The Women's Journal

The Dependent Spouse – Supporting Altzheimer’s At Home

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By Frank Demarinis  


When a loved one has Alzheimer’s, the change from partner to caregiver can be devastating. Our most difficult consults involve spouses caring for a loved one while managing their own aging process concerns. The “what if’ when we can no longer be there is a concern. More than 50,000 Delawareans bear the cost of caring for loved ones 24/7 with dementia-related diagnosis.  

This month we highlight a valued community partner and purposeful tips. The Evergreen Center, part of the Christiana Care Network and the only Alzheimer’s-specific adult day program in Delaware, is supported in part by a grant from Delaware Health and Social Services. This support keeps out-of-pocket costs for families minimal, with a voluntary contribution per visit. Program director, Brooke Groff, BSN, RN, CDP, explains that they are “offering dependent spouses a well-needed reprieve to catch up with daily activities of life – cleaning, laundry, dental appointments and time with family and friends – and lessening the separation possibility or financial demand of senior living placement options. We are their respite.”

Activities for People with Dementia That Develop A Sense of Purpose

“Activities” can be passive, where someone watches, or active, where two or more people are engaged in the activity. Dementia activities should aim to stir memories and allow loved ones to reminisce about life, strengthen emotional connections, encourage self expression, promote purpose and productivity.

  1. Being physically active benefits people with dementia. It helps regulate sleep and prevent restlessness in the evening. A simple walk can also help maintain a positive mood.
  2. Long-term memories remain strong. Engage your loved one in discussions or activities about their lives. It’s a great way to learn more about them. Record an interview, look through photos . . . make an album!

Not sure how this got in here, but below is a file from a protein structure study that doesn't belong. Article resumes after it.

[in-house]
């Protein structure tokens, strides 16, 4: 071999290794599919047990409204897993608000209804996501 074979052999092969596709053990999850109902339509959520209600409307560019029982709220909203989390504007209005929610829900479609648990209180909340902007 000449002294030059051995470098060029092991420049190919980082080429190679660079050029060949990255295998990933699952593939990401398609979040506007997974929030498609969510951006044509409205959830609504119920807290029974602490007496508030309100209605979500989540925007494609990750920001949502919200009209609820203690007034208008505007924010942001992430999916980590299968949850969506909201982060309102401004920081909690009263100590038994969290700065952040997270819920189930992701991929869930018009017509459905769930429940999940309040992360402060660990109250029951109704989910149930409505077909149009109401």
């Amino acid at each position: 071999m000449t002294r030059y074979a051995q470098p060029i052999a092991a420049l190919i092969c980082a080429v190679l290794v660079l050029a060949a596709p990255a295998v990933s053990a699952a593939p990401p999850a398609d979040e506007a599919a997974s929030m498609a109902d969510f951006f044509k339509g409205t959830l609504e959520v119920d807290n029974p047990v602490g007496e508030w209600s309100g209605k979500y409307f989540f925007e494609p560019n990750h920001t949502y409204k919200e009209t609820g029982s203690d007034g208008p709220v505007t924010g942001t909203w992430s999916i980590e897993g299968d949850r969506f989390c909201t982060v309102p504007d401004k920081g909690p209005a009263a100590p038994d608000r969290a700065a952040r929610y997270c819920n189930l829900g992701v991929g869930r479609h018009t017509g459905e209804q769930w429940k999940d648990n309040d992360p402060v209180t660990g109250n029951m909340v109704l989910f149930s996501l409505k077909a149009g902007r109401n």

3. Cooking or baking is a good way of doing something practical and everyone enjoys the results! Let them do what they can while maintaining safety. That may mean they watch you or they take the lead and you just help out as needed. Keep “snack-tivities” simple, making lemonade, baking cookies, popping popcorn.
  4. Pets relieve stress and symptoms of depression and anxiety, lower blood pressure, reduce the stress hormone cortisol, and boost serotonin levels. Go to a local animal shelter or petting zoo!
  5. Being too much “in the home” can develop difficulty later in new situations. Planning the excursion gives your loved one a sense of purpose and offers a chance to exercise. Day trips, shopping together, or more active engagements like gardening, are ideal.
  6. Music therapy is a powerful way to provide comfort, music can both soothe and stimulate. It can elicit powerful emotional responses and also help people reconnect with memories. Listen to their favorite singer, band or genre together, or create a Spotify playlist of their favorite artist or genre.
  7. Arts and crafts can provide a wide range of sensory stimulation. Painting, knitting, coloring, cutting out pictures, decorating placemats are all options.
  8. Not only are simple activities familiar to your loved one and relatively easy to follow, but they help one feel productive. Consider Jigsaw puzzles, crosswords, old board games. As dementia progresses traditional rules should not be adhered to. Just sorting a card deck by suit may prove effective.

If your loved one isn’t interested in a particular activity or seems resistant, just take a break and try again later. You could also try a different activity or ask your loved one how you could make this one more enjoyable for them. You should also focus on the process of the activity, not the results. What matters most is that your loved one enjoys the time and feels useful!

Senior Advisors of Delaware, LLC is a collective partnership of attorneys, realtors, advisors and other professionals. We also offer Power of Attorney services for ongoing support and emergency response in a medical crisis. If it’s not yet time to sell the home but you are 85+ and at risk for frequent hospitalization, ask about our stay at home grant! Call us for a free consultation, Frank Demarinis at 1-800-564-0173.


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